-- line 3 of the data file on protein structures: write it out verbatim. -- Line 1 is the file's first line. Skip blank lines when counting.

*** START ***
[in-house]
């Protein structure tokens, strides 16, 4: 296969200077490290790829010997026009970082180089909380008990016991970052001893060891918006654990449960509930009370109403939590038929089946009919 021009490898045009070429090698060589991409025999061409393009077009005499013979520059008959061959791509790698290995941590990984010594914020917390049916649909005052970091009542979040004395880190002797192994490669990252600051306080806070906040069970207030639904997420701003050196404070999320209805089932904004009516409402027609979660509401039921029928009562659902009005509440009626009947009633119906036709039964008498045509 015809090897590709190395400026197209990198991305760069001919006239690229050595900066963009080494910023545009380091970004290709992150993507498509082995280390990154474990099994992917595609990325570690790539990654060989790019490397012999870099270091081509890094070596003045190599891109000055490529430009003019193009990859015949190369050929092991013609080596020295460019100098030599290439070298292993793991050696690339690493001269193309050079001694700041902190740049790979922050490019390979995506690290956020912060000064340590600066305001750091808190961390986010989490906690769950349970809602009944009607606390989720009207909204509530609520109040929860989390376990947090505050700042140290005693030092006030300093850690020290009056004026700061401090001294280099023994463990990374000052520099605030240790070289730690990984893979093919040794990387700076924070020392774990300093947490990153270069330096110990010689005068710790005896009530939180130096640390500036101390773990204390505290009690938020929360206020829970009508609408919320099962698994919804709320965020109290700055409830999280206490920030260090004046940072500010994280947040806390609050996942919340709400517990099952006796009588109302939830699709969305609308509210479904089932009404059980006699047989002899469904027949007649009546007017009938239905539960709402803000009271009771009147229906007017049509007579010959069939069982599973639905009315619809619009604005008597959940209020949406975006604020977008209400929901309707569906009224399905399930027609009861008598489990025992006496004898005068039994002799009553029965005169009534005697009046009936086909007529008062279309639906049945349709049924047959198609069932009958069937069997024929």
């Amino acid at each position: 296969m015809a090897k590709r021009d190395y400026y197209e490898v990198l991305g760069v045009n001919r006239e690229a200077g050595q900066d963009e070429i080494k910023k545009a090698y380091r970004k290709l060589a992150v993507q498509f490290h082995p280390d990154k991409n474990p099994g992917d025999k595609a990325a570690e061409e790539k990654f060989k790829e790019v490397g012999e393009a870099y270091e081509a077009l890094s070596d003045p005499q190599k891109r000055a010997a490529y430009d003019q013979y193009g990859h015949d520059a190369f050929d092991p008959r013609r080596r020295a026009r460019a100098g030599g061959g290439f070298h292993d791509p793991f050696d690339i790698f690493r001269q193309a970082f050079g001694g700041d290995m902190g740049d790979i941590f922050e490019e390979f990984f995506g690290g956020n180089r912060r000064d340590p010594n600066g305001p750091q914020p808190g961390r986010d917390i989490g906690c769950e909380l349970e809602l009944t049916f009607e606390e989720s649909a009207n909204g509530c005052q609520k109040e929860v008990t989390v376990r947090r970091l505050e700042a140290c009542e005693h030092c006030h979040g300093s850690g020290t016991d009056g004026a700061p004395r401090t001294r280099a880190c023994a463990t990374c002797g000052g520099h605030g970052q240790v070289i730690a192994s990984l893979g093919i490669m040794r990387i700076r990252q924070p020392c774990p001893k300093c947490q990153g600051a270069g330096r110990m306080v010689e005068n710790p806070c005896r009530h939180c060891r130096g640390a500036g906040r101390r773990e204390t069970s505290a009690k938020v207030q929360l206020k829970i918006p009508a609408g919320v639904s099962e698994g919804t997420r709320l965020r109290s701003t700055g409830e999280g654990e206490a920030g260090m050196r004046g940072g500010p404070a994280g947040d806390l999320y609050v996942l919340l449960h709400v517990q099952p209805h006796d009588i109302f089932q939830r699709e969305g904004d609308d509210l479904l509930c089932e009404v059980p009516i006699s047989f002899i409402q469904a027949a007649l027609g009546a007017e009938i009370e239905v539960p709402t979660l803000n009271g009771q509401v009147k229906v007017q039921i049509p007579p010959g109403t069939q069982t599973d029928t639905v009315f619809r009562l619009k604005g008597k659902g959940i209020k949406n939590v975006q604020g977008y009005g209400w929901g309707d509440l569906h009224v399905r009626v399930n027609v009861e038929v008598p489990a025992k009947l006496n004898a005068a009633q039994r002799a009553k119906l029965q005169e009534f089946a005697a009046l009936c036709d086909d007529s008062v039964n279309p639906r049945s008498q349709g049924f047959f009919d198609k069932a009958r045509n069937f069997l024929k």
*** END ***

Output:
């Amino acid at each position: 296969m015809a090897k590709r021009d190395y400026y197209e490898v990198l991305g760069v045009n001919r006239e690229a200077g050595q900066d963009e070429i080494k910023k545009a090698y380091r970004k290709l060589a992150v993507q498509f490290h082995p280390d990154k991409n474990p099994g992917d025999k595609a990325a570690e061409e790539k990654f060989k790829e790019v490397g012999e393009a870099y270091e081509a077009l890094s070596d003045p005499q190599k891109r000055a010997a490529y430009d003019q013979y193009g990859h015949d520059a190369f050929d092991p008959r013609r080596r020295a026009r460019a100098g030599g061959g290439f070298h292993d791509p793991f050696d690339i790698f690493r001269q193309a970082f050079g001694g700041d290995m902190g740049d790979i941590f922050e490019e390979f990984f995506g690290g956020n180089r912060r000064d340590p010594n600066g305001p750091q914020p808190g961390r986010d917390i989490g906690c769950e909380l349970e809602l009944t049916f009607e606390e989720s649909a009207n909204g509530c005052q609520k109040e929860v008990t989390v376990r947090r970091l505050e700042a140290c009542e005693h030092c006030h979040g300093s850690g020290t016991d009056g004026a700061p004395r401090t001294r280099a880190c023994a463990t990374c002797g000052g520099h605030g970052q240790v070289i730690a192994s990984l893979g093919i490669m040794r990387i700076r990252q924070p020392c774990p001893k300093c947490q990153g600051a270069g330096r110990m306080v010689e005068n710790p806070c005896r009530h939180c060891r130096g640390a500036g906040r101390r773990e204390t069970s505290a009690k938020v207030q929360l206020k829970i918006p009508a609408g919320v639904s099962e698994g919804t997420r709320l965020r109290s701003t700055g409830e999280g654990e206490a920030g260090m050196r004046g940072g500010p404070a994280g947040d806390l999320y609050v996942l919340l449960h709400v517990q099952p209805h006796d009588i109302f089932q939830r699709e969305g904004d609308d509210l479904l509930c089932e009404v059980p009516i006699s047989f002899i409402q469904a027949a007649l027609g009546a007017e009938i009370e239905v539960p709402t979660l803000n009271g009771q509401v009147k229906v007017q039921i049509p007579p010959g109403t069939q069982t599973d029928t639905v009315f619809r009562l619009k604005g008597k659902g959940i209020k949406n939590v975006q604020g977008y009005g209400w929901g309707d509440l569906h009224v399905r009626v399930n027609v009861e038929v008598p489990a025992k009947l006496n004898a005068a009633q039994r002799a009553k119906l029965q005169e009534f089946a005697a009046l009936c036709d086909d007529s008062v039964n279309p639906r049945s008498q349709g049924f047959f009919d198609k069932a009958r045509n069937f069997l024929k």